These reasons must be put next to the security threat that instability in Libya represents for Egypt, specifically during the second half of 2013 when Egypt was under frequent terrorist attacks.
Issues related to border security and the Egyptian regime’s war against terrorism (a fundamental pillar for the regime) made Egypt more and more interested in instilling relative security in the eastern part of Libya. Those are the facts and incidents that shape and explain Egypt’s current position towards the conflict in Libya. Motivated by its anti-Islamist sentiments and resting on international recognition, Egypt has supported the House of Representatives in Tobruk, its government and its military arm.
The military and intelligence cooperation between the Libyan National Army and the Egyptian regime has helped in reducing the extent of the threat posed to Egyptian border security. However, the inability of the Libyan National Army to monopolise force in the eastern part of Libya makes border security relatively fragile despite all measures taken over the past two years.
But while Egypt was pursuing its momentary security interests, it was also manipulating the balance of power within the Libyan conflict and playing a divisive rather than a constructive or reconciliatory role.
In a similar manner, Algeria has been proceeding with its role in the Libyan conflict. Algeria is not known for its endorsement of political Islam. On the contrary, the Algerian regime has had more feuds with political Islam than the Egyptian regime.
However, the reforms implemented in Algeria in 2011 allowed for more tolerance towards the idea. But more important than the regime’s position on political Islam is its interest in its border security, which supersedes any political considerations.
Algeria sees a serious threat posed by the geographical expansion and consolidation of Al-Qaeda in the Maghreb in the southwestern region in Libya. Similar to the case of Egypt, militias in the west of Libya have been able to offer Algeria momentary, though fragile, security in that matter.
Both Egypt and Algeria are part of this exchange process with Libyan factions. It’s important in this regard to notice that neither the Libyan-Egyptian border nor the Libyan-Algerian border have witnessed any manifestations of the Islamic State group throughout that time.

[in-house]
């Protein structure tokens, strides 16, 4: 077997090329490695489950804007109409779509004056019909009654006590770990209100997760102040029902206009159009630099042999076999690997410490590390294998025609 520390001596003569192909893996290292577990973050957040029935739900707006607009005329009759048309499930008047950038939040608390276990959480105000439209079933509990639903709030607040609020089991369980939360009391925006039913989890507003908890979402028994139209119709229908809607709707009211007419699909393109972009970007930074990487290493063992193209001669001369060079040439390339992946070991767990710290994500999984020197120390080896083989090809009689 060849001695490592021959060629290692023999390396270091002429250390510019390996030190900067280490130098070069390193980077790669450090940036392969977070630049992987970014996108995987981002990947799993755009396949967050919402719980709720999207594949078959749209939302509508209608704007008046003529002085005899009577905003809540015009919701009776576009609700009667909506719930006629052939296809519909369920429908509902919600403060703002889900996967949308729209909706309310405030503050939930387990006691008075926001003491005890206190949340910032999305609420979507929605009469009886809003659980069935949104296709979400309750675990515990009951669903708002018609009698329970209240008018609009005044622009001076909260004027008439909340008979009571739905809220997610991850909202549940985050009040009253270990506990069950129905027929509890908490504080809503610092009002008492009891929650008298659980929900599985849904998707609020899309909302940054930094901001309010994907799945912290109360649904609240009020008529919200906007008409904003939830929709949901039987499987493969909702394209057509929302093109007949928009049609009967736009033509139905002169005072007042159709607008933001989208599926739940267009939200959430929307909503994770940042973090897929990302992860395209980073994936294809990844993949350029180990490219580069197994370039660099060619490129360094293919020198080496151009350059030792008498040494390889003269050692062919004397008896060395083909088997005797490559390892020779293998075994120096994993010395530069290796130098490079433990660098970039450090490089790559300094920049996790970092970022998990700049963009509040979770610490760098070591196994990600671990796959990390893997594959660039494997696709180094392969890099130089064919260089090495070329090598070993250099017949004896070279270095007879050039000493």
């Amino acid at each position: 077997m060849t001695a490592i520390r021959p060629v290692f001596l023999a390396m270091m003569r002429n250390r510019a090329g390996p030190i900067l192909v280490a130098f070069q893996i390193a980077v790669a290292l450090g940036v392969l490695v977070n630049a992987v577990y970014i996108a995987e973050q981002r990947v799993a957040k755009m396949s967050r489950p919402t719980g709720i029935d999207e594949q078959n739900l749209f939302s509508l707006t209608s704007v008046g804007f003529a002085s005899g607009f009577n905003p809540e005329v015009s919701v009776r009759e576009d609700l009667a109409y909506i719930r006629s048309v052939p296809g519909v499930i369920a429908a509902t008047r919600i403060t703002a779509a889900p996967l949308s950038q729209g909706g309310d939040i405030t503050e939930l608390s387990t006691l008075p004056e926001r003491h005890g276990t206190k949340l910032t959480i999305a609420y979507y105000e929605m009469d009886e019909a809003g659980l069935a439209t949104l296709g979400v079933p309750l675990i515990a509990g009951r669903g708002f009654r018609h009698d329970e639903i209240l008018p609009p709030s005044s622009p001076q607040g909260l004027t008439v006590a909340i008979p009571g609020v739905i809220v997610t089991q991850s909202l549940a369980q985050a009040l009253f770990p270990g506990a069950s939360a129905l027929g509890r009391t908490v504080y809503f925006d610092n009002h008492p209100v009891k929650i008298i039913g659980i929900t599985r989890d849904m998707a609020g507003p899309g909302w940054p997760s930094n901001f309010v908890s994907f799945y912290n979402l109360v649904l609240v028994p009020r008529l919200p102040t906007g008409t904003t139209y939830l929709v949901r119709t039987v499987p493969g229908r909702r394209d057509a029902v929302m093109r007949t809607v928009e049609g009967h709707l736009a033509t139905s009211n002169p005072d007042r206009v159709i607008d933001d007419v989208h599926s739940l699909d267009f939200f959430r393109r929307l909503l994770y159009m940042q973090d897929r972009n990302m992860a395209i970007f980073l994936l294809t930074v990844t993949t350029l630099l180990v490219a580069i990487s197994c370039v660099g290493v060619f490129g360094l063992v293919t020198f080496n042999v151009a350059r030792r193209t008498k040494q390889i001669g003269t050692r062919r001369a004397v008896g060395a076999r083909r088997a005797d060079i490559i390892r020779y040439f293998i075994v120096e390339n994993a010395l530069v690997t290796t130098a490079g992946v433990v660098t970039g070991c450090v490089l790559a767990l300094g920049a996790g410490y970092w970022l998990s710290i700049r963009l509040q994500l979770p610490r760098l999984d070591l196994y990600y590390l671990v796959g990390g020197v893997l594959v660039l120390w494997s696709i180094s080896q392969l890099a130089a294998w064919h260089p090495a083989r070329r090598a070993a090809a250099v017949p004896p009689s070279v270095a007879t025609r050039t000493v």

Therefore, trying to rethink the role of regional actors in Libya must start with envisioning a strategy to reconcile the interests of Egypt and Algeria and direct the support they both offer towards one legitimate and unified entity.
In order for this to happen, this strategy must rest on designing a concrete security structure capable of delivering border security for both countries.
However, the security structure must not be dominated by an Islamist faction, as a precondition for Egyptian involvement.
At the same time, the long-term interests of both states must be served, which is something that could start with official military cooperation between Libya and both Egypt and Algeria in border security and counterterrorism issues.
If the Presidential Council in Libya receives actual and not mere diplomatic support from Egypt and Algeria, it could politically administer border security provided that it exerts sufficient authority over a capable military arm.
Finally, both the EU and the Arab League should pressure both governments to participate in mutual talks on the Libyan crisis with the purpose of coordinating their efforts.
Many Libya specialists believe that both Egypt and Algeria are walking in opposite directions when it comes to Libya. However, it is not too difficult to imagine that securing the interests of both parties is possible, and at that time less behind-the-scenes meddling and more constructive regional involvement in Libya could be achieved.
The writer is senior researcher at Al-Ahram Centre for Political and Strategic Studies.